Lawrence Berkeley National Laboratory Director Steven Chu's appearance before the Senate Energy and Natural Resources Committee went well. This hearing to consider Chu's nomination as the next Secretary of the Department of Energy demonstrated much interest in the nominee's view on the future of nuclear and coal-fired electricity production, bioenergy and solar energy, global warming, and, in some cases, local concerns.
Committee chairman Jeff Bingaman (D-NM) set the tone for this January 13 hearing in his opening remarks: "We're very fortunate to have a nominee of Dr. Chu's high caliber to take on these responsibilities. He will bring to the job the keen scientific mind of a physicist and Nobel Laureate, the experience and understanding of the Department of Energy, of a national laboratory director and the insight and vision needed to forge an energy policy for the 21st century. President-elect Obama has made an excellent choice in nominating Dr. Chu to be the Secretary of Energy. I strongly support his nomination. . . ." The committee's Ranking Republican, Lisa Murkowski (R-AK) echoed these remarks, saying "I think it's probably fair to say that you are uniquely poised in your ability to bring with you the background that relates to science and technology." All of the other committee members shared this enthusiasm.
In his written testimony, Chu described President-Elect Obama's energy and environmental agenda, and Chu's intention to make the Department of Energy "a leader in these critical efforts":
"In pursuing this goal, I will be building on my work as the Director of the Lawrence Berkeley National Lab. As Director of this 4,000-person organization for the last four years, I have worked to focus the lab on our energy problems. In particular, I have challenged some of the best scientists at the Berkeley lab to turn their attention to the energy and climate change problem and to bridge the gap between the mission-oriented science that the Office of Science does so well and the applied research the leads to energy innovation. I have also worked to partner with academia and industry. I know that these efforts are working, and I want to extend this approach to an even greater extent throughout the Department’s network of National Laboratories where 30,000 scientists and engineers are at work performing cutting-edge research."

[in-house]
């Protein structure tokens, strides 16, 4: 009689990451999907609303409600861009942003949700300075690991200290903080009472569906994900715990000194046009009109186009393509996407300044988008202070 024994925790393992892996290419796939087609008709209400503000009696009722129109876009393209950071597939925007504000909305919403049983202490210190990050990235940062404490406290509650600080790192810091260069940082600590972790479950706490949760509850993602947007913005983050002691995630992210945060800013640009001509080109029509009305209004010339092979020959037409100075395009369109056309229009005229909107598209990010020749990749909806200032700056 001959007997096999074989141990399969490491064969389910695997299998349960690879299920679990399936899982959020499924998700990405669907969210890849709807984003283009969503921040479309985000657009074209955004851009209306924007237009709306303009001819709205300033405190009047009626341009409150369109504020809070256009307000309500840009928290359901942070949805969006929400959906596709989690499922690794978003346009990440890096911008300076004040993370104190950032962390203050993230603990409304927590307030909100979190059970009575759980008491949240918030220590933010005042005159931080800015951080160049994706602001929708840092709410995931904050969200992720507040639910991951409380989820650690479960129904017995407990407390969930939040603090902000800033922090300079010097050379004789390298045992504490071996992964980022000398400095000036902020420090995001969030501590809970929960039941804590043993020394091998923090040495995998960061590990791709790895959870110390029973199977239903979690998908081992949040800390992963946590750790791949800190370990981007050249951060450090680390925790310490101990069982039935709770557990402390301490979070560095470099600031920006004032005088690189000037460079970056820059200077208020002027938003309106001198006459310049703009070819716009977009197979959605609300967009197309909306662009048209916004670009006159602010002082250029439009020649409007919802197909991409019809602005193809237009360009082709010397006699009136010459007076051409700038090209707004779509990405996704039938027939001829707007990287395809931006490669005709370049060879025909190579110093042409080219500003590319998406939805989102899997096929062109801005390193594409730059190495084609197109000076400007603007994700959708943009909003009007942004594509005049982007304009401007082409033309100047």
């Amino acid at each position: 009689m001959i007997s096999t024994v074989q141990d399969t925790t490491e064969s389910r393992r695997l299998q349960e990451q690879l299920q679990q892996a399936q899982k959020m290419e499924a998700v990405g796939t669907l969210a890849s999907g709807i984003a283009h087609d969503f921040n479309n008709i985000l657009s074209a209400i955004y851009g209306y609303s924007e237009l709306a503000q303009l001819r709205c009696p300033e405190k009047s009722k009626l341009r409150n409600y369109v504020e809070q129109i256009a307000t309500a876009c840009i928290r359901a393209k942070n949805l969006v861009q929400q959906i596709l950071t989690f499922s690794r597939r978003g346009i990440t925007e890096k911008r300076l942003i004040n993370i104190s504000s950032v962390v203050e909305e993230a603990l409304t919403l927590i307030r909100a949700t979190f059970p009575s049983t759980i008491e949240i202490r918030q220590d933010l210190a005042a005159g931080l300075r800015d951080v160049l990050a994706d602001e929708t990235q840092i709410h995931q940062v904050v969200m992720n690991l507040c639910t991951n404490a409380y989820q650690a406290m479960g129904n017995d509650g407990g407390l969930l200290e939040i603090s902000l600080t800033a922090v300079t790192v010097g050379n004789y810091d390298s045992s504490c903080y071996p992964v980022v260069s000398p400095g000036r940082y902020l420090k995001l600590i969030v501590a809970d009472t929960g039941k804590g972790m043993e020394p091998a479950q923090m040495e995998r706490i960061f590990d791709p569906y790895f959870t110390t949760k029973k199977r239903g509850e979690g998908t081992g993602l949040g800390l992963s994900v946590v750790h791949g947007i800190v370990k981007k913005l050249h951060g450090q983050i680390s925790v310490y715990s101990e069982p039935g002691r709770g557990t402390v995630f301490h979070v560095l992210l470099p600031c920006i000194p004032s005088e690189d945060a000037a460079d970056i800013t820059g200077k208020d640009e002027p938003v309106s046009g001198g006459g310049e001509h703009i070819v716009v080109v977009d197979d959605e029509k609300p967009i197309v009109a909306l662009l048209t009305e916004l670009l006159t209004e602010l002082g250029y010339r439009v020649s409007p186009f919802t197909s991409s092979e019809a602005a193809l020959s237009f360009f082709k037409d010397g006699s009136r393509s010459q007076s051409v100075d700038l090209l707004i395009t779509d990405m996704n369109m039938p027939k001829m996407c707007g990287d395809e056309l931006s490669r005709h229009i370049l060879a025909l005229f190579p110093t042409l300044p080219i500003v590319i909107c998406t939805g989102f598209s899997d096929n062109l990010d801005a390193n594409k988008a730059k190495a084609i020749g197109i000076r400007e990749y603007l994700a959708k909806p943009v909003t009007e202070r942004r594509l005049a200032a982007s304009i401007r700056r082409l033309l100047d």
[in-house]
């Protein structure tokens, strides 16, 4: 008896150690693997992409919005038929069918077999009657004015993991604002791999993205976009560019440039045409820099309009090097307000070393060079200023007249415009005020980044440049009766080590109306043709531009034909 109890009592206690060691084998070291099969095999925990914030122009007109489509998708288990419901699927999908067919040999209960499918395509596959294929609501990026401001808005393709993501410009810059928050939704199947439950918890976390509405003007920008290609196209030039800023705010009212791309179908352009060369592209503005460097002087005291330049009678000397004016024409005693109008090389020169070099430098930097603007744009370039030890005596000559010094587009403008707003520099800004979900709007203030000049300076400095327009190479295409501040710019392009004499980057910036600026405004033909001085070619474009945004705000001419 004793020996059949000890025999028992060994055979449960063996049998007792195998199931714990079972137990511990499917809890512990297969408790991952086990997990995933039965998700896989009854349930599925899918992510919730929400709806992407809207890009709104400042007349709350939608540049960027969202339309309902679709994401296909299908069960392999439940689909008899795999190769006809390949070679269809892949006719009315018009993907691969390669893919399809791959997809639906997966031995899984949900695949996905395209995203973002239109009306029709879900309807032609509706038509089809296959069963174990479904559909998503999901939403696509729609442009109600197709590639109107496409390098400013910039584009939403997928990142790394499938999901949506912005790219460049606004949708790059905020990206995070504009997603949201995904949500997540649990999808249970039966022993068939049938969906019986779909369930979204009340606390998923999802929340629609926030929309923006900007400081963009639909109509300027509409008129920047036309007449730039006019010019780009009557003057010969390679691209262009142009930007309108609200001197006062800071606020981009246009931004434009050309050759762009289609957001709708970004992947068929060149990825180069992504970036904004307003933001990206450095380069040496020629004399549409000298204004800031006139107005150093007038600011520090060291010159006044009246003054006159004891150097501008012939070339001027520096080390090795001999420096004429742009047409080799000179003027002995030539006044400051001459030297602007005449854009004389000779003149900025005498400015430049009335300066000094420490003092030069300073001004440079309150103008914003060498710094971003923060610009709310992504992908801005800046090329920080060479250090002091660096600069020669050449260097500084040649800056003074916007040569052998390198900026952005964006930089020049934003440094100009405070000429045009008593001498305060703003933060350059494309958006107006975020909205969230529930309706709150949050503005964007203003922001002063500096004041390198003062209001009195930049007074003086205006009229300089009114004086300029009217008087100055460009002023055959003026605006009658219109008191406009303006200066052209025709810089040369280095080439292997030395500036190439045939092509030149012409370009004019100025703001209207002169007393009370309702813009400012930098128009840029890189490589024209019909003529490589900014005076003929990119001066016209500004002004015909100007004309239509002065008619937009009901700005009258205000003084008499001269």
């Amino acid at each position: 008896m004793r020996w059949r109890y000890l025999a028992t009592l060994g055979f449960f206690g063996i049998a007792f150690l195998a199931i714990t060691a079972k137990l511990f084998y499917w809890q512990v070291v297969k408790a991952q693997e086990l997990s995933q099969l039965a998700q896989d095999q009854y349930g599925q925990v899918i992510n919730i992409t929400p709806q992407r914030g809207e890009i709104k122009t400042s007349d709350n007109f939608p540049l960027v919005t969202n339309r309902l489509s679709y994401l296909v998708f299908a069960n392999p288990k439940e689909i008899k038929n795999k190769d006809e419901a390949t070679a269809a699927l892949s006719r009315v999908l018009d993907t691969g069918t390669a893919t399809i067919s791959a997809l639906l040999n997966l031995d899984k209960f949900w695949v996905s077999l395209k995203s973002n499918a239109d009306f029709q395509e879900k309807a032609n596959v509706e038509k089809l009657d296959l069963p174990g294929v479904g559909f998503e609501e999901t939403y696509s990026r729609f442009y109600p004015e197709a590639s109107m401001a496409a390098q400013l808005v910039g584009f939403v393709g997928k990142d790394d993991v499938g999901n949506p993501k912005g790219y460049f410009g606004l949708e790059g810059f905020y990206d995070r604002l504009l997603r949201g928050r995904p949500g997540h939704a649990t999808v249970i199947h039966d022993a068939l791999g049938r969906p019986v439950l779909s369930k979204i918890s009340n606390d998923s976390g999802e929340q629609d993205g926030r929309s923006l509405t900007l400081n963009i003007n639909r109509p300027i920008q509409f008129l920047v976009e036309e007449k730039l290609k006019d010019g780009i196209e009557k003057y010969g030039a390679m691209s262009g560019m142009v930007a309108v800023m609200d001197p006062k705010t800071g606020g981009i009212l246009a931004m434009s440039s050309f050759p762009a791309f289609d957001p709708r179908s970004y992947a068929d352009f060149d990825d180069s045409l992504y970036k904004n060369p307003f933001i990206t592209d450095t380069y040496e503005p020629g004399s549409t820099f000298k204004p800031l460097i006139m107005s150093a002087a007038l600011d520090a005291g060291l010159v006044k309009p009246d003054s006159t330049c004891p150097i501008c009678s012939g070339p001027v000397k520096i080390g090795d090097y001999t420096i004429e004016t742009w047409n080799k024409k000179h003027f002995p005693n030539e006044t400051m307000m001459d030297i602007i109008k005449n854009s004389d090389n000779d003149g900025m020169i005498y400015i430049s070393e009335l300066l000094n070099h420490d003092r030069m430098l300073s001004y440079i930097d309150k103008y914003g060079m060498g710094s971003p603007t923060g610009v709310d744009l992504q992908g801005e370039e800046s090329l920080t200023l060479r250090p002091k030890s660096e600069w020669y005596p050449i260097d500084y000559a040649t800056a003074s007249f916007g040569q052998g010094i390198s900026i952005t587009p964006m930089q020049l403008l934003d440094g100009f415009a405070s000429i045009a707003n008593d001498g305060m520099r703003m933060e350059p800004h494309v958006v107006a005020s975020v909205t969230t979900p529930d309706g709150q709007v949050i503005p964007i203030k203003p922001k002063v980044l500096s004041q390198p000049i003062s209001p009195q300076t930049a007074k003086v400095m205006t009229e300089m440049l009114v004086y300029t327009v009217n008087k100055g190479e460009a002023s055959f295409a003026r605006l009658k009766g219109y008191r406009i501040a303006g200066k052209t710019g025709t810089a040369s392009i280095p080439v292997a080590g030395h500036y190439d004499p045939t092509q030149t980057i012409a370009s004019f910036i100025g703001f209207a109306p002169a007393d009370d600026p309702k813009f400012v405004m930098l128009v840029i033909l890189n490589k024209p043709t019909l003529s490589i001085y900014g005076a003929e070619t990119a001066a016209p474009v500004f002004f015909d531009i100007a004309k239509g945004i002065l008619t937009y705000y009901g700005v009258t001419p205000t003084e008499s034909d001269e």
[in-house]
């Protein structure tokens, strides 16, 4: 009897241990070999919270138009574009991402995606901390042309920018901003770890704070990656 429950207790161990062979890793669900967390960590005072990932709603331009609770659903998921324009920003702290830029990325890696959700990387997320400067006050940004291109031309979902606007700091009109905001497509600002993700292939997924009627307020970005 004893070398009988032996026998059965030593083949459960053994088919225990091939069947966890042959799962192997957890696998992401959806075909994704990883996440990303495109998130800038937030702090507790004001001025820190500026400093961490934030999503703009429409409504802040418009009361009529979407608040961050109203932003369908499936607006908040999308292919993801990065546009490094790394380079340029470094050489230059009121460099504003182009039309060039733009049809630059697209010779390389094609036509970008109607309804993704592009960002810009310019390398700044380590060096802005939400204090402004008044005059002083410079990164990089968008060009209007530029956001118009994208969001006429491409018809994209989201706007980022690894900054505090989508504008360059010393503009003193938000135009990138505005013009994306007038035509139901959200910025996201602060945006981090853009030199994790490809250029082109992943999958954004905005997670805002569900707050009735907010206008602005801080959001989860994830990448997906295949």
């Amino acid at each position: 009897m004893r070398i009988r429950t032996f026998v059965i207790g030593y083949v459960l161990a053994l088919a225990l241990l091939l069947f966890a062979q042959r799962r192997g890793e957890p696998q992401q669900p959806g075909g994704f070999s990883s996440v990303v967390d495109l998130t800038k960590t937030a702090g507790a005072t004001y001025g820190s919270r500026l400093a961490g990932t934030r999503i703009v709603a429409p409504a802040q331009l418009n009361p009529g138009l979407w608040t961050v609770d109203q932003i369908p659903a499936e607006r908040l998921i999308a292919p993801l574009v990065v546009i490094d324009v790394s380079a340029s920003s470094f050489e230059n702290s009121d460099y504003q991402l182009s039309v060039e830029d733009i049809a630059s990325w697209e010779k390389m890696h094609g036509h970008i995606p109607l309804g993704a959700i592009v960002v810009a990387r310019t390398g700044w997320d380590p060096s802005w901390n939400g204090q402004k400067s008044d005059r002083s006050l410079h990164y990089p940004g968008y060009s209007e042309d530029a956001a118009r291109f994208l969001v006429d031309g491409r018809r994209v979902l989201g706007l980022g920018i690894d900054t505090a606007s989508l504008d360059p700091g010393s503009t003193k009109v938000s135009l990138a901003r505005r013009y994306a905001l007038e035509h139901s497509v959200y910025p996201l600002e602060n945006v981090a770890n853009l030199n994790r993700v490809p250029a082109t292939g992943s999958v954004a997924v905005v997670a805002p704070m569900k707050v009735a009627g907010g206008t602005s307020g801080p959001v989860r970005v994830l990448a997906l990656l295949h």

Chu later stated:
"I was proud to be a member of the committee that produced the report 'Rising Above the Gathering Storm,' commissioned by Chairman Bingaman and Senator Alexander. The overarching message of that report is simple: the key to America’s prosperity in the 21st century lies in our ability to nurture and grow our nation’s intellectual capital, particularly in science and technology. As the largest supporter of the physical sciences in the U.S., the Department of Energy plays an essential role in the training, development and employment of our current and future corps of scientists and engineers."
The committee members and Chu discussed a number of issues, almost all of which involved future energy production. Chairman Bingaman's first question was about the ability of DOE to use the new stimulus money that is expected to become available in mid-February "in a rapid and responsible way." Chu cited his tenure at Lawrence Berkeley and assured Bingaman that he hoped to move "very rapidly in this direction." Bingaman asked about how the new Office of Energy and Climate Change, headed by Carol Browner, would affect Chu's role; he responded that there will be "collaborative and close cooperation."
Chu stressed the need to consider every option when senators pressed him for his views regarding coal, nuclear, solar, and bioenergy, and associated issues such as carbon sequestration, spent nuclear fuel disposal and reprocessing. He expressed optimism that "real progress can be made" regarding biofuels. Chu noted that coal, nuclear and gas form the base load for electricity generation, and "we have to evolve, recognizing that it cannot happen overnight, the nurturing of renewable energy resources."
On nuclear power, Chu stated, "nuclear power will be part of our energy going forward, because it is carbon-free and because it is base load. Now, having said that, we don't have all the answers today as to how to develop that in a way that would make us all happy, particularly about waste." Regarding nuclear fuel recycling, Chu testified that it "is an option we will be looking at very closely," explaining that current processes "are not ideal." He characterized recycling as "a research problem at the moment" that would lend itself to international cooperation. On coal, he testified, "India and China, Russia and the United States, I believe, will not turn their back on coal. So it is imperative that we figure out a way to use coal as cleanly as possible." He later said, "it's a question of science and technology, and really putting the pedal to the floor on trying to develop, as quickly as possible, the capture and sequestration technologies." Chu stressed the importance of energy efficiency, saying it "remains the lowest hanging fruit for the next decade or two." In responding to a question on reducing carbon emissions, he favors a cap and trade system, noting "the simpler . . . [it] is, the happier I will be."
The hearing lasted about two and one-half hours, with no senator expressing any reservation about Chu. It is expected that his nomination will move to the Senate floor without delay, with Chu's confirmation as the next Secretary of Energy a certainty.